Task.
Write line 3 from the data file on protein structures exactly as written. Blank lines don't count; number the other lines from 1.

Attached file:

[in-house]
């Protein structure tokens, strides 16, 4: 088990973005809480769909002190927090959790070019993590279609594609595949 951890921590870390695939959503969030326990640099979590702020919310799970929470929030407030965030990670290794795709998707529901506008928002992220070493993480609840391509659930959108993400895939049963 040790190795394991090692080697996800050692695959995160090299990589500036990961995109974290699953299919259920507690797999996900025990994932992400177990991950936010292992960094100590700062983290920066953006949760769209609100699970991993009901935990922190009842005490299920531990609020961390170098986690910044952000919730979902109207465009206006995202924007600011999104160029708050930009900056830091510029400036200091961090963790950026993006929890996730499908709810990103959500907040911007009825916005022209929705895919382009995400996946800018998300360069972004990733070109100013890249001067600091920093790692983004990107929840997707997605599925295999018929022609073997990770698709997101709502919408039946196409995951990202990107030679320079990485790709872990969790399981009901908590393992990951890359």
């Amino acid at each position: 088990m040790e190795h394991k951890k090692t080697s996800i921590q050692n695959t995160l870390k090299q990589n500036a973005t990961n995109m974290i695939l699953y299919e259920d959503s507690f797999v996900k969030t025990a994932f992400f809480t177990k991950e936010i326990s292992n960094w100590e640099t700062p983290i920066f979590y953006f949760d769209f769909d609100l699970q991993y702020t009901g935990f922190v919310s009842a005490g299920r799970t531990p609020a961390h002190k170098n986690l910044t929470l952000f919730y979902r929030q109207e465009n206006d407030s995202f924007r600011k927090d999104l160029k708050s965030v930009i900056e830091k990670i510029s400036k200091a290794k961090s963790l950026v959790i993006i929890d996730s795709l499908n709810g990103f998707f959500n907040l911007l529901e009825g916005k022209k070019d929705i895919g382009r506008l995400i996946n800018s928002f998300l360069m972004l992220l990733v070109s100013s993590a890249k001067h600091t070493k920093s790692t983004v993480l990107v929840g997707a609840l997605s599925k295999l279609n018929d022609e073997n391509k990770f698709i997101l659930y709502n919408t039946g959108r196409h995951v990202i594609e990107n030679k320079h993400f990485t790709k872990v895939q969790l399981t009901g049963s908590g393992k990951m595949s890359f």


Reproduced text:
């Amino acid at each position: 088990m040790e190795h394991k951890k090692t080697s996800i921590q050692n695959t995160l870390k090299q990589n500036a973005t990961n995109m974290i695939l699953y299919e259920d959503s507690f797999v996900k969030t025990a994932f992400f809480t177990k991950e936010i326990s292992n960094w100590e640099t700062p983290i920066f979590y953006f949760d769209f769909d609100l699970q991993y702020t009901g935990f922190v919310s009842a005490g299920r799970t531990p609020a961390h002190k170098n986690l910044t929470l952000f919730y979902r929030q109207e465009n206006d407030s995202f924007r600011k927090d999104l160029k708050s965030v930009i900056e830091k990670i510029s400036k200091a290794k961090s963790l950026v959790i993006i929890d996730s795709l499908n709810g990103f998707f959500n907040l911007l529901e009825g916005k022209k070019d929705i895919g382009r506008l995400i996946n800018s928002f998300l360069m972004l992220l990733v070109s100013s993590a890249k001067h600091t070493k920093s790692t983004v993480l990107v929840g997707a609840l997605s599925k295999l279609n018929d022609e073997n391509k990770f698709i997101l659930y709502n919408t039946g959108r196409h995951v990202i594609e990107n030679k320079h993400f990485t790709k872990v895939q969790l399981t009901g049963s908590g393992k990951m595949s890359f």